After weeks of persistent tweets, calls and boycotting of sponsors, Vh1 finally caved to the pressure and decided to end their show Sorority Sisters in a not so spectacular way. They are "dumping" the final episodes on a Friday night, which is basically the same as saying "just get rid of it."
This boycott taught me a few things that I didn't know (like how defiant VH1 and certain advertisers would be to a serious boycott movement) and also affirmed a few that I did know. Here they are:
1. Money talks, B...S... walks
When VH1's advertisers started calling them up saying "please take our ads off Sorority Sisters" the show became more of a charity than a profit-driven vehicle. VH1 isn't in the business of doing things for fun -- it's all about the money.
I will post a list of the advertisers who defiantly refused to remove their ads as soon as I have it. I believe these are the companies that will be most likely to give the middle finger to *any* movement against negative black images in the media. If you want bad reality TV gone, withdraw support from these companies.
2. Some people will do or say anything to defend negative TV.
It's so important to ignore detractors & deflectors when you're moving toward a goal. They will always be there, trying to trip you up and make you feel like you're wasting your time. Some are being paid to do so.
3. VH1 producers and bosses are some stubborn SOBs!
Since the days of Flavor of Love, I've never seen a VH1 television show be forced off the air by a protest or public pressure. This was the first serious test of what it would take, and I'm a little surprised (but not very) by how defiant VH1 was about keeping this show around despite lower ratings, 70 advertisers pulling out and the possibility that it could activate future boycott movements against their channel. They barely even did any advertising or promotion for the show.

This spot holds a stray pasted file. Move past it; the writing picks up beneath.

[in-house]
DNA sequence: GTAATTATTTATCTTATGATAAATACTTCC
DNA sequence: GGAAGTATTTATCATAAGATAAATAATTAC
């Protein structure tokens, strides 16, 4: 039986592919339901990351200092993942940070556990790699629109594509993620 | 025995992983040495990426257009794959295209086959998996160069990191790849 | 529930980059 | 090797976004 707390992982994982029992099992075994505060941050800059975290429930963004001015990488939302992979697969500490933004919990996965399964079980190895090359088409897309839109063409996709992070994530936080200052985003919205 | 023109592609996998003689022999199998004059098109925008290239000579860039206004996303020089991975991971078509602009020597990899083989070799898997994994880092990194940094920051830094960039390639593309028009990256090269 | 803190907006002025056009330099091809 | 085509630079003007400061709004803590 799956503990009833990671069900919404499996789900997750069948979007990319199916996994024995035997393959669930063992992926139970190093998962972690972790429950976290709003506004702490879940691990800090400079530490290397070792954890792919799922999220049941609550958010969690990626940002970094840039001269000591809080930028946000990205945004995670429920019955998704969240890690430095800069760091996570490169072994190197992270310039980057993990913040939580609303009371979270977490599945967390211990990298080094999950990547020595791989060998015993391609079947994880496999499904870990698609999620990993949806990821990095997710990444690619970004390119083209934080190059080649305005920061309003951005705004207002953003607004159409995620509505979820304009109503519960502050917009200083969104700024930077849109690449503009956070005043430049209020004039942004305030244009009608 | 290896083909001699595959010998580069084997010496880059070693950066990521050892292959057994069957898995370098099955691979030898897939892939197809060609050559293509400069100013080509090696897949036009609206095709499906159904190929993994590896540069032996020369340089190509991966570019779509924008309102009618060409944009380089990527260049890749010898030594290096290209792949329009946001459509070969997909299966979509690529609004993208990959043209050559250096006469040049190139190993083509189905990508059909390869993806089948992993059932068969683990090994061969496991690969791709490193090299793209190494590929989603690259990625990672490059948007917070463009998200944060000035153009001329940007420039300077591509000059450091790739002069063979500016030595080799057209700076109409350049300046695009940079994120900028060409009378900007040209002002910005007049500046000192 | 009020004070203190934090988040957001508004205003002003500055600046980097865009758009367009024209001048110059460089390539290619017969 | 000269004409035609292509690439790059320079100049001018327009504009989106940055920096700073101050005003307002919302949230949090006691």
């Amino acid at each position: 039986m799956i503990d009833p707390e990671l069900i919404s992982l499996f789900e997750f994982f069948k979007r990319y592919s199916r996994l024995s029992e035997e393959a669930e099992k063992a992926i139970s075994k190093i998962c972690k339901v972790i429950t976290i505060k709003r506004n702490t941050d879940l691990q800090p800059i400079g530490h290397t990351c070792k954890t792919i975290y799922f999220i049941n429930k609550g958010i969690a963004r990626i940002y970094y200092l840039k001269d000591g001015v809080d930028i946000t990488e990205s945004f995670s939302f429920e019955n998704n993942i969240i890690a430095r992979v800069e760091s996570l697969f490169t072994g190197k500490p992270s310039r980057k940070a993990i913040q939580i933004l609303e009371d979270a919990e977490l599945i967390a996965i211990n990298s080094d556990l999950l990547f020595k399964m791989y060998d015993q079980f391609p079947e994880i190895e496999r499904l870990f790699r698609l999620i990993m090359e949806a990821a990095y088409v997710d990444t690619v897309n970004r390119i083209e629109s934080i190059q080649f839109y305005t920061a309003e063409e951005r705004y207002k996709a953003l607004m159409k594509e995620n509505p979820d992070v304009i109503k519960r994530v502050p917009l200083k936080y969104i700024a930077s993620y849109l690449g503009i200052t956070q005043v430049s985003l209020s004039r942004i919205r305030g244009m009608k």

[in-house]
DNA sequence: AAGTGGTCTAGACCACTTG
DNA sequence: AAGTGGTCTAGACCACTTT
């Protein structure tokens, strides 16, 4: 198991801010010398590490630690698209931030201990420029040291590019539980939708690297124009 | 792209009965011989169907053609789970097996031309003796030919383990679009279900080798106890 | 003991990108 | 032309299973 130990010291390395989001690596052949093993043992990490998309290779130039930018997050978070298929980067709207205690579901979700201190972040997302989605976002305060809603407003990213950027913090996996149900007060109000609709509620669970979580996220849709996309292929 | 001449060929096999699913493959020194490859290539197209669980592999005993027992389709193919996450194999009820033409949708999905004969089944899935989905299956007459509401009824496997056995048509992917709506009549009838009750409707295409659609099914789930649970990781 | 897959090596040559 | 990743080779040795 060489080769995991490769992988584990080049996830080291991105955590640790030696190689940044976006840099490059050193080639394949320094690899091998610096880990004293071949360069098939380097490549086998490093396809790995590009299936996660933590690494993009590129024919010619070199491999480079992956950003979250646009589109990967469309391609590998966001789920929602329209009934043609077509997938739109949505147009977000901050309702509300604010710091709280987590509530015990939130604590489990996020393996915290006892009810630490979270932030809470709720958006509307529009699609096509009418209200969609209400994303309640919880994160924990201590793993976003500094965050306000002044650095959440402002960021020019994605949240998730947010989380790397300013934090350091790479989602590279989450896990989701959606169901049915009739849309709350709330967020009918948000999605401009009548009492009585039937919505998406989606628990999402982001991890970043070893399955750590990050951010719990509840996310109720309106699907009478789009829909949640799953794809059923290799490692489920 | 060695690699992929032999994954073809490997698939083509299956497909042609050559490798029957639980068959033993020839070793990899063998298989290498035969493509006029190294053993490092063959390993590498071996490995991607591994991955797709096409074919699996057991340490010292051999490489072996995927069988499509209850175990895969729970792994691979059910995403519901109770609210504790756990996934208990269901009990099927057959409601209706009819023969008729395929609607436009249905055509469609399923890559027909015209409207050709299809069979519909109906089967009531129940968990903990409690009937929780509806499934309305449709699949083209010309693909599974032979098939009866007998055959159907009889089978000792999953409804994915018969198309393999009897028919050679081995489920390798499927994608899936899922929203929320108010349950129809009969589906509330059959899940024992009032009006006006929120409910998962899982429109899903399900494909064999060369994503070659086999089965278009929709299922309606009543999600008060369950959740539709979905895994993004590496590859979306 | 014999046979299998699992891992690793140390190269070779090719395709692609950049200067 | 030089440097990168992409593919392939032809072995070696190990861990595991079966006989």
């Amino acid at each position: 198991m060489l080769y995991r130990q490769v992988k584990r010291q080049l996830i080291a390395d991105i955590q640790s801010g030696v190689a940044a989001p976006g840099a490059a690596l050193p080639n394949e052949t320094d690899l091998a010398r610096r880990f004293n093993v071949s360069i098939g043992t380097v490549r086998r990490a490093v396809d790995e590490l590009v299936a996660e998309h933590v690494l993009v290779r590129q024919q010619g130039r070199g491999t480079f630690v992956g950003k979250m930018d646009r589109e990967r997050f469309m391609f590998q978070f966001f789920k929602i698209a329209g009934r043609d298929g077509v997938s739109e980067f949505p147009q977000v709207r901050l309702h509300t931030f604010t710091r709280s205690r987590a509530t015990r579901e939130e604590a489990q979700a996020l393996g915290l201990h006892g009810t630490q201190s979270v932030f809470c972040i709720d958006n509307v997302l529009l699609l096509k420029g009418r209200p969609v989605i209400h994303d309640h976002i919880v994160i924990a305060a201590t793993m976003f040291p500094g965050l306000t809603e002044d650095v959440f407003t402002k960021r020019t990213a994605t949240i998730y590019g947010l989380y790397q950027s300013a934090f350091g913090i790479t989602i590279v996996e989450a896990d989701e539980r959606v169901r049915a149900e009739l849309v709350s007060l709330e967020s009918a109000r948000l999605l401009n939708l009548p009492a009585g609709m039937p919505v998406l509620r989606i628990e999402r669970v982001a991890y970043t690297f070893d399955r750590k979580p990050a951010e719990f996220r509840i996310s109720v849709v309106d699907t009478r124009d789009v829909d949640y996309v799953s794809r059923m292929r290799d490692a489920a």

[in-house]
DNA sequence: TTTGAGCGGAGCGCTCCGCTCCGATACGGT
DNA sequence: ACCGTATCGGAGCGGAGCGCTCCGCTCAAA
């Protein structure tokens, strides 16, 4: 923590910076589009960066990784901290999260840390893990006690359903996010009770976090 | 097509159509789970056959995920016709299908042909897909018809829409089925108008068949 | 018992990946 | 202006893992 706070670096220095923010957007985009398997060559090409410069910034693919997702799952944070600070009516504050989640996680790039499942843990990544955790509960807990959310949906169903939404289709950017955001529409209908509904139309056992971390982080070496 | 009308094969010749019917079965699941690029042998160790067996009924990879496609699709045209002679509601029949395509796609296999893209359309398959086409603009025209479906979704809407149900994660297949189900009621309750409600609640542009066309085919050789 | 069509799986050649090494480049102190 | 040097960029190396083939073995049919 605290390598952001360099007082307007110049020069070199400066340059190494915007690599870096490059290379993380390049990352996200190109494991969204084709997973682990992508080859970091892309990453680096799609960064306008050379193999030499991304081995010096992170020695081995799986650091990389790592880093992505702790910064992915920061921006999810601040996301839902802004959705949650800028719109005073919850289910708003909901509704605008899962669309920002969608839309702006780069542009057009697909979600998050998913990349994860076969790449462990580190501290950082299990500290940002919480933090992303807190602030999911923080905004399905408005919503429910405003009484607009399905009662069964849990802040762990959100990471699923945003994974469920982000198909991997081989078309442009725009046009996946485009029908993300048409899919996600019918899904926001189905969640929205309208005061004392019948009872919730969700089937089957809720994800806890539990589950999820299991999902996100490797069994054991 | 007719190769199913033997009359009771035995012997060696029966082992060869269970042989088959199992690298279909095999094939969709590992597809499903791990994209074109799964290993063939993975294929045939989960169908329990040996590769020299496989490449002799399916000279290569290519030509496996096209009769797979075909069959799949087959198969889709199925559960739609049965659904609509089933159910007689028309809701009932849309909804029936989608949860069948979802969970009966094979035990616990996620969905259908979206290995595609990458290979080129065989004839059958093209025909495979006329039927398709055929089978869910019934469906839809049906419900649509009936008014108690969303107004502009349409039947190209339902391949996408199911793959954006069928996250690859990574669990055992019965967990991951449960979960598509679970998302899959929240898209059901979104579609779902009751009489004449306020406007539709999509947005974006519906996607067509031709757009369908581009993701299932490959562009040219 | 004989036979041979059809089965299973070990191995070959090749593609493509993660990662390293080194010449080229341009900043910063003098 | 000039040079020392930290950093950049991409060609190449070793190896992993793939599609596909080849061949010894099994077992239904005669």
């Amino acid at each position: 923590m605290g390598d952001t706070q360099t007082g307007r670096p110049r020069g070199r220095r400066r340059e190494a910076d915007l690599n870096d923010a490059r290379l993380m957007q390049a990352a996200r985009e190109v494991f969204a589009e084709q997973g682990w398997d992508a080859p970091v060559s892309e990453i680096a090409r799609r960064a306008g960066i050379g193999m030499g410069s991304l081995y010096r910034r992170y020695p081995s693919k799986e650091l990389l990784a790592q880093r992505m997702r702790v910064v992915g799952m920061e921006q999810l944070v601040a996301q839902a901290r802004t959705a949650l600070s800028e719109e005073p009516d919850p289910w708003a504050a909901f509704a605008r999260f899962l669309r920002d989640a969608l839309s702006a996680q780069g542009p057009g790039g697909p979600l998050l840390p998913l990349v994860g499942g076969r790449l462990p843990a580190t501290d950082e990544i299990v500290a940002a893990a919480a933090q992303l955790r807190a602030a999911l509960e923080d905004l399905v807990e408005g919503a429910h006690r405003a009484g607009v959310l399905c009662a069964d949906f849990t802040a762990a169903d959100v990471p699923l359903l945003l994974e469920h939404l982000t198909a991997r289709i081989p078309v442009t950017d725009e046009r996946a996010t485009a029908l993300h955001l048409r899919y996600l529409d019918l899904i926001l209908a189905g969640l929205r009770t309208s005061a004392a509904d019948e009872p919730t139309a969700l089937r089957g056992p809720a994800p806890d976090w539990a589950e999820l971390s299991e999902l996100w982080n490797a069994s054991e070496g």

4. A television network like @VH1 cares, knows and respects so little about the black community that they thought #SororitySisters would fly with 100+ year old organizations!
These are the same organizations that cultural icons like Coretta Scott King, Dorothy Height and Zora Neale Hurston joined. They were established at the turn of the 20th century and continued going strong through countless social movements. Look at any major positive black movement and you'll see black sorority members at the helm. And despite this level of disrespect from VH1, black people continue to support their channel and shows.
5. Good things can come from bad situations.
Here's the silver lining from the #BoycottSororitySisters movement: I've heard talks amongst sorority and fraternity members who want to target reality TV in discussions and forums on college campuses. It's no secret that a large portion of the reality TV target is young black college aged women, 18-25.
Who knows, maybe VH1 did the black groups who are against negative reality TV a favor in a way -- but they certainly didn't do any favors for their network or the women (cast members) who chose to join Sorority Sisters. This is a legacy they will find hard to shake.